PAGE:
Navigating Toxic Relationships When Living With Endometriosis
Last updated: September 2020
As a human being, I am supposed to be a social animal. However, when I am suffering from a painful endometriosis flare-up, there is very little social about me. Yet, having a circle of friends, relatives, or loved ones to lean on matters greatly when living with a chronic disease. When we have the energy and good health to be social, relationships can be incredibly uplifting. When we are struggling through bad times, having strong bonds with others turns into the greatest support system.
But when it comes to relationships, endometriosis is a powerful disruptor. It can put a world of strain on even the strongest of bonds. On the other hand, this disease can become a relationship filter. By this, I mean that in my case, it has helped me understand why certain relations were not OK.
When relationships turn toxic, it can be tricky to notice
I've experienced others expecting me to do things that are either non-attainable or bad for my health. Instead of saying no, I would go out of my way to meet expectations. On other occasions, I barely even raised an eyebrow if others became upset at me when my symptoms got in the way of social outings.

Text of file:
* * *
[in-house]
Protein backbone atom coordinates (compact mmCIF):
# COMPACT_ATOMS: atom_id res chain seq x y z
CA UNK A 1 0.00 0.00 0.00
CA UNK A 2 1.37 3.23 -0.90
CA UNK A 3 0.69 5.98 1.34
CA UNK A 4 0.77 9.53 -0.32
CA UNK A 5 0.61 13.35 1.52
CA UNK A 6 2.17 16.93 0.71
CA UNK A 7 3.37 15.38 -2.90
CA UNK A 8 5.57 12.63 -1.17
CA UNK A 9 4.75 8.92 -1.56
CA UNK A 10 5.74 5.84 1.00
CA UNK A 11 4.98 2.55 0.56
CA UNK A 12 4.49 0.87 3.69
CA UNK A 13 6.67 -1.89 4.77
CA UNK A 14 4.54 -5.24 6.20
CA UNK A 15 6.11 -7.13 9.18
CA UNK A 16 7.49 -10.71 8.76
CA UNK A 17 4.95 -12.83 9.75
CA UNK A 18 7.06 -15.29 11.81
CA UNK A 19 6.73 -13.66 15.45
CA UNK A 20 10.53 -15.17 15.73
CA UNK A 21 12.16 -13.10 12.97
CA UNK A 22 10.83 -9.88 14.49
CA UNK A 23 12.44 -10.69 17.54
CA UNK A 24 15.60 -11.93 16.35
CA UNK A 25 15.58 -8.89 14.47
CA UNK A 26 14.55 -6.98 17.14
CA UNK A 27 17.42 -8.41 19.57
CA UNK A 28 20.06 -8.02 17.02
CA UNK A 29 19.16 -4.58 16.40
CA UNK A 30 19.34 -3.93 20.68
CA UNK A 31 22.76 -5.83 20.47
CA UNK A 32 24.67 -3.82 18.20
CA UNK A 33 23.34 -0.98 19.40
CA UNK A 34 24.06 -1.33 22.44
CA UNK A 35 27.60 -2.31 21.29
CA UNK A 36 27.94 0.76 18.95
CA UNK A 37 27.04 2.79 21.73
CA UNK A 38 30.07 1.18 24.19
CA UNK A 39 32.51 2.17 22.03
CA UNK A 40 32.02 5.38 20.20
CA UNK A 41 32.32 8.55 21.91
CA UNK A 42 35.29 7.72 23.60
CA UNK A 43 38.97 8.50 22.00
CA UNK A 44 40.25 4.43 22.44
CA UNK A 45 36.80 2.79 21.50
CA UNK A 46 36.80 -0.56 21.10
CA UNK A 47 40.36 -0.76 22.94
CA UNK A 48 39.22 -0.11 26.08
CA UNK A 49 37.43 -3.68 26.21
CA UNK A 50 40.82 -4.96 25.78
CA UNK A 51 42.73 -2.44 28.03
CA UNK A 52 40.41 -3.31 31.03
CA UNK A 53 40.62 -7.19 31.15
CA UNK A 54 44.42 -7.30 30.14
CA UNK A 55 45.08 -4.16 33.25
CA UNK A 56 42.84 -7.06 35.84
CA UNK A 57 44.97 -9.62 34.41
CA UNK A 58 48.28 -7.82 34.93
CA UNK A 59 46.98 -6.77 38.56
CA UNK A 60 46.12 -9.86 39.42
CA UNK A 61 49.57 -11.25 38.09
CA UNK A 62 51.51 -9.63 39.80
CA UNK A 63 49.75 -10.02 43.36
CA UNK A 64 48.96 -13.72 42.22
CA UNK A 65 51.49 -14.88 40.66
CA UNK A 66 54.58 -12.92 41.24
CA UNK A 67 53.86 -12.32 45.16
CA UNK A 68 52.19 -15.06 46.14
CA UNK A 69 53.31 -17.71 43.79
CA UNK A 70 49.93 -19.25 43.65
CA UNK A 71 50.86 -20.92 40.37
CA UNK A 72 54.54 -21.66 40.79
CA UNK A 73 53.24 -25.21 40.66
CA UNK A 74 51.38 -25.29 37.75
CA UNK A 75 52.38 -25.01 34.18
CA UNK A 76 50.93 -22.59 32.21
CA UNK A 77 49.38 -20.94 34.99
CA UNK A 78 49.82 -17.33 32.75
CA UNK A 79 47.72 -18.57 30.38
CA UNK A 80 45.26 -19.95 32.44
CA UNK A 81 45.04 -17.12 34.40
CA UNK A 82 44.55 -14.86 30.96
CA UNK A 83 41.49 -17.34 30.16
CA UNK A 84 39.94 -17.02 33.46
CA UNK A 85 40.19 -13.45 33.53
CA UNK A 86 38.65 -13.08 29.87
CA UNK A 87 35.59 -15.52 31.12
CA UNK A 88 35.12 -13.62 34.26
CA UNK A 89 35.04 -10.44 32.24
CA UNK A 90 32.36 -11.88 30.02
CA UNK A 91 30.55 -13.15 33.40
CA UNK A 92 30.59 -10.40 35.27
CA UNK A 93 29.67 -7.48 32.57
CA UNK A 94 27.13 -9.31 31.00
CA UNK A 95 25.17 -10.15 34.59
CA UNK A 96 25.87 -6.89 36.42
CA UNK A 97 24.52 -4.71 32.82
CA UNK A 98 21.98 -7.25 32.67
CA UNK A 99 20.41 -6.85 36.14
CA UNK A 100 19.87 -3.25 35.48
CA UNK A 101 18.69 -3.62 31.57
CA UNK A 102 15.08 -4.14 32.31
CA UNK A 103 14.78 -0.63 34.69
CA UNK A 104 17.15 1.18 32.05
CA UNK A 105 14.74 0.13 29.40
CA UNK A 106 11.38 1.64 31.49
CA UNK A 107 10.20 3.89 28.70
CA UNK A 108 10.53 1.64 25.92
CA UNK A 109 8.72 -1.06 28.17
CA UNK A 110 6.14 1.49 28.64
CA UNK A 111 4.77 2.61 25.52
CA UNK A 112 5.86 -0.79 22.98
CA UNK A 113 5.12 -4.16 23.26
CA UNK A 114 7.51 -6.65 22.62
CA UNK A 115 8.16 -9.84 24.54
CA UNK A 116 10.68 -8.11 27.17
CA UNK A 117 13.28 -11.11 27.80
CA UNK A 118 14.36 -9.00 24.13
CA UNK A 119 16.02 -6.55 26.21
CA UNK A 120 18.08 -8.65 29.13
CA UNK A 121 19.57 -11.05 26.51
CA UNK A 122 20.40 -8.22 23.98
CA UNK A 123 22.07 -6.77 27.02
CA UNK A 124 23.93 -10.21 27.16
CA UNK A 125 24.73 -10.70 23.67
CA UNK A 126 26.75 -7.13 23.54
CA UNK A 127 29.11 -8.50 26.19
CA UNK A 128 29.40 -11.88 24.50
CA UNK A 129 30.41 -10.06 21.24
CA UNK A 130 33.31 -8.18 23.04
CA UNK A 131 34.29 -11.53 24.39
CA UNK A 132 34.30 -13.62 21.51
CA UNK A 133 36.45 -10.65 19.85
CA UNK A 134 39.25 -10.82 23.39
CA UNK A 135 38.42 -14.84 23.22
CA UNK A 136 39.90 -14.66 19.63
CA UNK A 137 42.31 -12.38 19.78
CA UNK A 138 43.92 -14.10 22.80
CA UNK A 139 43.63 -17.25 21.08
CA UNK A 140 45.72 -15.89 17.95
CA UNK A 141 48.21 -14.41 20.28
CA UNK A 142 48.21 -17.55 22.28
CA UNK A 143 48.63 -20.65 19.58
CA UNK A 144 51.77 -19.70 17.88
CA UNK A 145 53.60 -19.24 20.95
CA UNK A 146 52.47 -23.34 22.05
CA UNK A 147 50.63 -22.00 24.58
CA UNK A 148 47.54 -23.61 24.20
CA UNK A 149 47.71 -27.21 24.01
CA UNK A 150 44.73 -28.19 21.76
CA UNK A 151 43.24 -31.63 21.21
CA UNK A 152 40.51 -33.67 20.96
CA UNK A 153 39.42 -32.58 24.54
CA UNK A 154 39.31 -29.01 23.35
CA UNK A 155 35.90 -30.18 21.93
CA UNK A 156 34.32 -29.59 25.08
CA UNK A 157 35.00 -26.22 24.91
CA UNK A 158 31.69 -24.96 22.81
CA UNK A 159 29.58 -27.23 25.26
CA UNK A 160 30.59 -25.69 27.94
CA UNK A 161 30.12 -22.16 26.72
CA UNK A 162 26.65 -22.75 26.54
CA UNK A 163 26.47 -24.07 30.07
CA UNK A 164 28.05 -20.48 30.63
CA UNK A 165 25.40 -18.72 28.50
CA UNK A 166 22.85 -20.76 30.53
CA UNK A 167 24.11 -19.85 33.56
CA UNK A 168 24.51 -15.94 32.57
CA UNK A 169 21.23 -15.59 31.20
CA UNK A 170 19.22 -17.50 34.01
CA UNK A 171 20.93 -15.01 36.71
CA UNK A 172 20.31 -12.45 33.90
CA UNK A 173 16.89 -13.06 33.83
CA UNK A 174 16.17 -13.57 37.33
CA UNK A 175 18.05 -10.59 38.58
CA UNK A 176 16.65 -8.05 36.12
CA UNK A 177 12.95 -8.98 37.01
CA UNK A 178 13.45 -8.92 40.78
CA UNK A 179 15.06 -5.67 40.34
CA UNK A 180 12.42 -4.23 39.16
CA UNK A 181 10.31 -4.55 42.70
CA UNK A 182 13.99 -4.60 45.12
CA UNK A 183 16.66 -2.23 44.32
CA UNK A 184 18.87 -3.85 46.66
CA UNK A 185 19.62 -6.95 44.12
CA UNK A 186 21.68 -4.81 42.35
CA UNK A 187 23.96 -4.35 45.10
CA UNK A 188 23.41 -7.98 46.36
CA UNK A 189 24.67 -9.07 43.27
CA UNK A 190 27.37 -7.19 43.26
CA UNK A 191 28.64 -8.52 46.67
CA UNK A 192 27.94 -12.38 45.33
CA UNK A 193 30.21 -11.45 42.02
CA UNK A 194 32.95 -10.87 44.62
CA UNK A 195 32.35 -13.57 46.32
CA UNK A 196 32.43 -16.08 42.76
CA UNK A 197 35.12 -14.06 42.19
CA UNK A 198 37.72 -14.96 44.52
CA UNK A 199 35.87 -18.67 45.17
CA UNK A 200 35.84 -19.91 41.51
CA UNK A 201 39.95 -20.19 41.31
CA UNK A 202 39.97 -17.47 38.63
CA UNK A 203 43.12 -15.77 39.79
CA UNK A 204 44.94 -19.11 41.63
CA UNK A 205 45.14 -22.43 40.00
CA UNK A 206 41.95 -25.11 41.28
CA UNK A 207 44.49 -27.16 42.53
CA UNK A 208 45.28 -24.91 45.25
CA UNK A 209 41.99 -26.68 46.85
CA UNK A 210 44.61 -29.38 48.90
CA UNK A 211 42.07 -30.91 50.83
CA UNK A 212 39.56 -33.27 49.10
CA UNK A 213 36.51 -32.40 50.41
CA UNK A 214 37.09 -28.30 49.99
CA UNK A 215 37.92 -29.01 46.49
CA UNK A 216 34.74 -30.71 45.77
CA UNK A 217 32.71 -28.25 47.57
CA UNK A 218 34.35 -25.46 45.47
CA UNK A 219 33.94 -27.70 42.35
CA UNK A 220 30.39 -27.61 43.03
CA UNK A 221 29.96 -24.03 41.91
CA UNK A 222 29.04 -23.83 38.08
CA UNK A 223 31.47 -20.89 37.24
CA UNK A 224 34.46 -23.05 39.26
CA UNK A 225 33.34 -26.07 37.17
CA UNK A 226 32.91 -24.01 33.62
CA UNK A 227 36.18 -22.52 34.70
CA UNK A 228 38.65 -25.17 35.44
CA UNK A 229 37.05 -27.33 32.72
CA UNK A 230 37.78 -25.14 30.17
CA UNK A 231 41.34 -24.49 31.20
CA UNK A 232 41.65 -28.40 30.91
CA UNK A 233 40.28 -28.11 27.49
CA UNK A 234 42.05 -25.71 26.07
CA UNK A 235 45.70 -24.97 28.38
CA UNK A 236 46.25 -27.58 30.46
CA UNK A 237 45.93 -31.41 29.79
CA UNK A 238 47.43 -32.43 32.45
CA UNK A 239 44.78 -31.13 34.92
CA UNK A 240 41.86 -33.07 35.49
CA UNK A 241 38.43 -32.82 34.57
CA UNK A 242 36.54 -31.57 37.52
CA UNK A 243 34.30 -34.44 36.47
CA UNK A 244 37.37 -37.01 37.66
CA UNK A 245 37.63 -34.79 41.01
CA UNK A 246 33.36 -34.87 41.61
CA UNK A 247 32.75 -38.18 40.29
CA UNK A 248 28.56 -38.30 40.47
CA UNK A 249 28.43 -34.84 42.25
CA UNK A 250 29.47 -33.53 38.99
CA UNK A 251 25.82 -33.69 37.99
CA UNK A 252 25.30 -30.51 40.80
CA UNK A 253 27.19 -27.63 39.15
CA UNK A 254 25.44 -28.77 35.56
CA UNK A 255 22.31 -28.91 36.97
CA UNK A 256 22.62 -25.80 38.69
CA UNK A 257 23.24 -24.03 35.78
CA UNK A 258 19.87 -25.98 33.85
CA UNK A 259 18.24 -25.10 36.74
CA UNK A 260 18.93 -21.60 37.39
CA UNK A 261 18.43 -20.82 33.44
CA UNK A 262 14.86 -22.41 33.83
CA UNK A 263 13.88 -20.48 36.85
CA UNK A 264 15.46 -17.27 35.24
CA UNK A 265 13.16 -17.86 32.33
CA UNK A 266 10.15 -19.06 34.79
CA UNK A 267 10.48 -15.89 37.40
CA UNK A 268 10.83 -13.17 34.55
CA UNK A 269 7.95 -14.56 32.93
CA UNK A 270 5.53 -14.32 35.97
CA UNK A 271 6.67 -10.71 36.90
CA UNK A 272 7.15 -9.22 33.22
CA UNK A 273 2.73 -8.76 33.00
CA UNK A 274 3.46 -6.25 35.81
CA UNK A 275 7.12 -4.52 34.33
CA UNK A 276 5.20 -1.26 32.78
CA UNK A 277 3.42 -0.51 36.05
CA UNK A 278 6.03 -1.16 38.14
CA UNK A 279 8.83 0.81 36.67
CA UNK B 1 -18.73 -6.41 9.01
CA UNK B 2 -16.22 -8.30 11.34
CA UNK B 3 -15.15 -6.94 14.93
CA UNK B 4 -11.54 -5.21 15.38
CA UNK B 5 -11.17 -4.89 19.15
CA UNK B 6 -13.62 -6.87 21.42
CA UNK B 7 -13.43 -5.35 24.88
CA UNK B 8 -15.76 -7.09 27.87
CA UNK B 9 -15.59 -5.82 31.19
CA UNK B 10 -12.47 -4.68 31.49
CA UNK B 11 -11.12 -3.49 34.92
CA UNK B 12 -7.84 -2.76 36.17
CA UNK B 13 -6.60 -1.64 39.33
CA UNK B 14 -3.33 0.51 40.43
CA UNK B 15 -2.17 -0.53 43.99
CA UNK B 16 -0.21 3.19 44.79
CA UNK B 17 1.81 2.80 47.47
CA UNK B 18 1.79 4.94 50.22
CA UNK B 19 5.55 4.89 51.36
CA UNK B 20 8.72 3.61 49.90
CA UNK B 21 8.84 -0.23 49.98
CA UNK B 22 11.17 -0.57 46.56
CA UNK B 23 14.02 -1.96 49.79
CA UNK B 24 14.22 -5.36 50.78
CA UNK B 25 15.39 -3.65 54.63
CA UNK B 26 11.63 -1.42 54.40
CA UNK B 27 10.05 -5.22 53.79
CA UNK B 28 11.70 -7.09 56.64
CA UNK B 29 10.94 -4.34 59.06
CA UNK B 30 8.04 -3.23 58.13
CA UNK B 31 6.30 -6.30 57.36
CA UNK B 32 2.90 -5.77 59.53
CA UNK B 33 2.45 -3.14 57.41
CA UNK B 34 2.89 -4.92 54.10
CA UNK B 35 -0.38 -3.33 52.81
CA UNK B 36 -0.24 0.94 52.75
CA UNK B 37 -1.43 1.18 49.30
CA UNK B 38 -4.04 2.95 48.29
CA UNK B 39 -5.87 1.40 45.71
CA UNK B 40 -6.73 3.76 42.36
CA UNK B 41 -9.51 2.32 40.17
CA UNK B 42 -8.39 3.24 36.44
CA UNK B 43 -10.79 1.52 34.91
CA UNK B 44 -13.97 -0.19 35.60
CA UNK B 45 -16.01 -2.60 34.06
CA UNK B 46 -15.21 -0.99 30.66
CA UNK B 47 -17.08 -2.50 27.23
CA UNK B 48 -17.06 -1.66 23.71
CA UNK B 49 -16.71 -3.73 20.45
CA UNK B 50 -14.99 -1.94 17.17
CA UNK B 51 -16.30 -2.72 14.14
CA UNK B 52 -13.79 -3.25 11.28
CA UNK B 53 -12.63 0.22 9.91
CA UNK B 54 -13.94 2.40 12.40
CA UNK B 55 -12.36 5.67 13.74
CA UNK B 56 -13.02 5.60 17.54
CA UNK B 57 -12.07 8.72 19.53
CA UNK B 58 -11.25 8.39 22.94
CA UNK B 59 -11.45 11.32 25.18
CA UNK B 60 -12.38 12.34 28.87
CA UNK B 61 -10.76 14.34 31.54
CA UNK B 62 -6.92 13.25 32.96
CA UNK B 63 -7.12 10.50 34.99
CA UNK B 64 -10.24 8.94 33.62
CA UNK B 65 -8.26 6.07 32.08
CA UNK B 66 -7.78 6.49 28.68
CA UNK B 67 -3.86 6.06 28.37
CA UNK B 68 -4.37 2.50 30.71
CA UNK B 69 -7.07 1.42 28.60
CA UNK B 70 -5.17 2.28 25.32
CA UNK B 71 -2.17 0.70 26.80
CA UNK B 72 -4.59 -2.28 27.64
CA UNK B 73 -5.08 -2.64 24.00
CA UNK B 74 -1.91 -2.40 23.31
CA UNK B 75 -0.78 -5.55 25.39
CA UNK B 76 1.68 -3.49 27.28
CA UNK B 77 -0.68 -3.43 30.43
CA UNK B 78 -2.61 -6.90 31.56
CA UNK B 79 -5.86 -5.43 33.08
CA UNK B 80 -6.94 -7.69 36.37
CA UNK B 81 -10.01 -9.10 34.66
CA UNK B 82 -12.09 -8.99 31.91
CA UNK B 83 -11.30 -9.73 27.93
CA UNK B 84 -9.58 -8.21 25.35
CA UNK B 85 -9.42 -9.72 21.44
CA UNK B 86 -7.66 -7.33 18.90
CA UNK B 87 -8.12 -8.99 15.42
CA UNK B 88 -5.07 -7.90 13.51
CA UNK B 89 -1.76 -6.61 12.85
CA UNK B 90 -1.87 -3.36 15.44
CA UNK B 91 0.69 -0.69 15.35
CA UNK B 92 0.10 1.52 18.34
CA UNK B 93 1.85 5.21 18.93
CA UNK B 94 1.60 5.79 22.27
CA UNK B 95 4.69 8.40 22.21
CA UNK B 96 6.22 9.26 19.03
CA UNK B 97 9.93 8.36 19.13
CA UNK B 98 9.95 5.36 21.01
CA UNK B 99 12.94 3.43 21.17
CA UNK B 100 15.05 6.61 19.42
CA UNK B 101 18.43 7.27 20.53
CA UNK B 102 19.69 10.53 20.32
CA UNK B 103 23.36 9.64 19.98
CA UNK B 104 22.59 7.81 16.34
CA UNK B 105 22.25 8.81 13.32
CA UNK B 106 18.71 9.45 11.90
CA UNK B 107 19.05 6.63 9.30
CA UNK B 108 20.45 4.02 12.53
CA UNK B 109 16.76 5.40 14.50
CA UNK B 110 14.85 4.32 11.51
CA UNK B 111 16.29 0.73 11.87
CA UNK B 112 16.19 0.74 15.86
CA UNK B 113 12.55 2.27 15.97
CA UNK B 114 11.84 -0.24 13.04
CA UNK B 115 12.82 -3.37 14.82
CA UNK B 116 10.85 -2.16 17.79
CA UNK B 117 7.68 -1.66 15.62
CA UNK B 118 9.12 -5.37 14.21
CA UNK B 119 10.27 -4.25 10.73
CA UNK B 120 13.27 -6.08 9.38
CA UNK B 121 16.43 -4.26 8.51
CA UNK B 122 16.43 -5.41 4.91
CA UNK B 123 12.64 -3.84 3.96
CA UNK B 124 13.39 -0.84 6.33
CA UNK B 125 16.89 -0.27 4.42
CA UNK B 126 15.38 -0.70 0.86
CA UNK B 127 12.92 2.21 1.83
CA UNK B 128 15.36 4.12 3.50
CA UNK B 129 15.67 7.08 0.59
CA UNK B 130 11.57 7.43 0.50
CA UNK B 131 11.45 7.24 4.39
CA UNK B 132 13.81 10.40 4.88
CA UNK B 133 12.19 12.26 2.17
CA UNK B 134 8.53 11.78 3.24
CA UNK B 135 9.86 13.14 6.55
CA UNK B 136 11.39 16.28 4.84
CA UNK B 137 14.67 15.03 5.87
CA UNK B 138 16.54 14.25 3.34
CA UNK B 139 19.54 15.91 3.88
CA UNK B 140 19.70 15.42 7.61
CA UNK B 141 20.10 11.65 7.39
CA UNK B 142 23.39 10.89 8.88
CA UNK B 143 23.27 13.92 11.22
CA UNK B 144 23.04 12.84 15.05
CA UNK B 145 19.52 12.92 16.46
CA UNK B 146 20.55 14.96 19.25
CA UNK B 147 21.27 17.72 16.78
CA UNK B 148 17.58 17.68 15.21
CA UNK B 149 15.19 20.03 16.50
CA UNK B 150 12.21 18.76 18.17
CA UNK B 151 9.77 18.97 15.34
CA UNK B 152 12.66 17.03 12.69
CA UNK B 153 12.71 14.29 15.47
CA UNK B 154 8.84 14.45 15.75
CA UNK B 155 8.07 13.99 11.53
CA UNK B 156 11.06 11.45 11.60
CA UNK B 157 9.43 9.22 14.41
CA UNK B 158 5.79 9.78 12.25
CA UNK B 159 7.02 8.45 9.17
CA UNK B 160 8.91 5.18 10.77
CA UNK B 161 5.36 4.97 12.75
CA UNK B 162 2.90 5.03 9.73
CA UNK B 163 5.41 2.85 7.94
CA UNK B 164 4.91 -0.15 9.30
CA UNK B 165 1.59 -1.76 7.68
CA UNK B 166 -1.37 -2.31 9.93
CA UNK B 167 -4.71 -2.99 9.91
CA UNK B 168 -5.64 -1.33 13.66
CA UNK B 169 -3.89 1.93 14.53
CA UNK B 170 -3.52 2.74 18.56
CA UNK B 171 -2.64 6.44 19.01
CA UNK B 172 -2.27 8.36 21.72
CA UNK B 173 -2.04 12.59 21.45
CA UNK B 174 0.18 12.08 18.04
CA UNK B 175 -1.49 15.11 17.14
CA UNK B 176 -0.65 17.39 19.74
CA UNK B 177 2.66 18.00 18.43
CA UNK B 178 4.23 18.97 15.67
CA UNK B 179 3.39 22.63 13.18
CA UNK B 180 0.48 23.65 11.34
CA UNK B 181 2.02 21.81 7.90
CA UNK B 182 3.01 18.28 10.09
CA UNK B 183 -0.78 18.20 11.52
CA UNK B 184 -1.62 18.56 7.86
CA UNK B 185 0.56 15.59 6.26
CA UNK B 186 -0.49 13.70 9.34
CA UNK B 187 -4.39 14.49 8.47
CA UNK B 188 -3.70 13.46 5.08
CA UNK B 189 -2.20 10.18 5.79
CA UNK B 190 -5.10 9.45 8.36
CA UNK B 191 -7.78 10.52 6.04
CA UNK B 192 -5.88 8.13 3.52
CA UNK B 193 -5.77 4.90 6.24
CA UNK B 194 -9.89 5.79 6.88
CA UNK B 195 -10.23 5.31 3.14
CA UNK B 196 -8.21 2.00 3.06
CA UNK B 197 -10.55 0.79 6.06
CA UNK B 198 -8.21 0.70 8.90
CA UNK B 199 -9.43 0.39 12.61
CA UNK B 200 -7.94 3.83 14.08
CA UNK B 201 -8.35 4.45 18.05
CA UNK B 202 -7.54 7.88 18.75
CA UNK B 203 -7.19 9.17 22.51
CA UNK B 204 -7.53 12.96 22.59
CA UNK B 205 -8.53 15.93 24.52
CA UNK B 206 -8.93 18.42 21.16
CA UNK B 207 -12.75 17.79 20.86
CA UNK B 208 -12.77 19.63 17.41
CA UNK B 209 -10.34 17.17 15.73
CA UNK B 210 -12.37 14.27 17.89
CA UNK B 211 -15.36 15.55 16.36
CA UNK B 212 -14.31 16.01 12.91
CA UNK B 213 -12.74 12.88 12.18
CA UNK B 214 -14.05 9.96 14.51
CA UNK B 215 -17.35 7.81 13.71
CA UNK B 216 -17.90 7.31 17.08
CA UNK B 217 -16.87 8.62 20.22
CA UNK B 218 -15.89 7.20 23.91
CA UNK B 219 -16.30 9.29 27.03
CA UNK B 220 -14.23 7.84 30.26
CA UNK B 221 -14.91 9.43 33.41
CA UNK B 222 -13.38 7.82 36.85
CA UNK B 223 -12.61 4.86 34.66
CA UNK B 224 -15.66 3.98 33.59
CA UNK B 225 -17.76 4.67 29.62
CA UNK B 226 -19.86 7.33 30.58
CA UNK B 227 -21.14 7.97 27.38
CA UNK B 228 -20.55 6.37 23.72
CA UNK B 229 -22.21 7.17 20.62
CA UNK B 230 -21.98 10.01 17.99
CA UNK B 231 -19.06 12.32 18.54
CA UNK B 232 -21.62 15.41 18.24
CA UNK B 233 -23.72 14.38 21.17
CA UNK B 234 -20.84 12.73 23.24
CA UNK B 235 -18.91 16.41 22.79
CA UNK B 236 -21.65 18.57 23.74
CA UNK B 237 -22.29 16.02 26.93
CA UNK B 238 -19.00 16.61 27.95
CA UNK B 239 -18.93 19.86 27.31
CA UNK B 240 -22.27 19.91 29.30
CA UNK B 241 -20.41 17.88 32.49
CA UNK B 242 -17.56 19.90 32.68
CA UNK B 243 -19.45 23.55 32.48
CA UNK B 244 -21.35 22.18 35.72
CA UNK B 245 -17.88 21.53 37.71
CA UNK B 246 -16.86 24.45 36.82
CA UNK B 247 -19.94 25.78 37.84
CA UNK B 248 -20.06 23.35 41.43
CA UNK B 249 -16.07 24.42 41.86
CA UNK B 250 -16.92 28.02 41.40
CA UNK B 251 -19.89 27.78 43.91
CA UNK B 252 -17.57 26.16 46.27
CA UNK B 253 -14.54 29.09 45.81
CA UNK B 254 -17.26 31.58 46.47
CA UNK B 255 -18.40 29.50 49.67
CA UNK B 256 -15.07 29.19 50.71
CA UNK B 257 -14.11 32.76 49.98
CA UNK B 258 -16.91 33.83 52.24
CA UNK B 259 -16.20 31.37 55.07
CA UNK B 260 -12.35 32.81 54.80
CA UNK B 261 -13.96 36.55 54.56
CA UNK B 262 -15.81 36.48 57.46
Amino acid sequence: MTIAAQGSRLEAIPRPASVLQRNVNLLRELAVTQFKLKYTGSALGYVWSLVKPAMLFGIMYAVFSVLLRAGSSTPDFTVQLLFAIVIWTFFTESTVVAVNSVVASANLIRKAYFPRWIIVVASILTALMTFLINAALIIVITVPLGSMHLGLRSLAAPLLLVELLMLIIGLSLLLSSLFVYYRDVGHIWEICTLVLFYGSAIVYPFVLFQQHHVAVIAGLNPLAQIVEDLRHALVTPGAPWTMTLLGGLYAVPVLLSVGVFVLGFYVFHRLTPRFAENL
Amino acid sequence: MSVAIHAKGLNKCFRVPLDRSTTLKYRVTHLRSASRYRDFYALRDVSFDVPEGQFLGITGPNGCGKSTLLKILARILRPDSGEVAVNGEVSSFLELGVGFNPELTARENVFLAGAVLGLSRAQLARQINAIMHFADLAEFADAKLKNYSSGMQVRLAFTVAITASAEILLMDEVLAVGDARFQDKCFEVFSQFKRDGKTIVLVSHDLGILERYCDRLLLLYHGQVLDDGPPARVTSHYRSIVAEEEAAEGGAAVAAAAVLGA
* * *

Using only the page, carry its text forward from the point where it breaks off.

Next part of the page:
The truth is that when someone treats me in a negative way because of my illness, I tend to blame myself. I get angry at my own body and its limitations, instead of confronting those who are shunning me. Why do I do this?
Loneliness is a constant companion, and a driver
Because I fear being dropped as a friend, I've agreed to being social when in pain. More often than not, I have done favors when I was physically and mentally exhausted. I have repeatedly opened myself up to the wrong kind of people, and made choices that hurt only me.
My symptoms are not openly visible, which has made others decide there is nothing wrong with me. I took me a long while to recognize that those who expected me to do everything because I “look healthy”, or didn’t believe me when I said I was in pain, were not good for me.
It can be tricky to distinguish the good relationships from the bad ones
I wish I were better at deciding who is not good for me. I wished I realized sooner what relationships are worthy of my attention, and which are better abandoned. When someone rejects or judges me because of my illness, I must not become frustrated at my inability to be “normal”. It takes just a little reflection to see that relationship for what it is: an unhealthy one.
For my own wellbeing, toxic relationships must have no place in my life. Little by little, I am becoming more aware of each light dismissal or subtle eye roll, when I cannot do what others expect of me.
Life with a chronic illness is hard enough without having to cater for the unrealistic expectations of others. It’s taken me a long while to get here, but I now know it’s OK to be choosy about who I let into my circle. And one thing is for sure: I’d rather enjoy some alone time than suffer through lack of understanding and support from the wrong kind of people.
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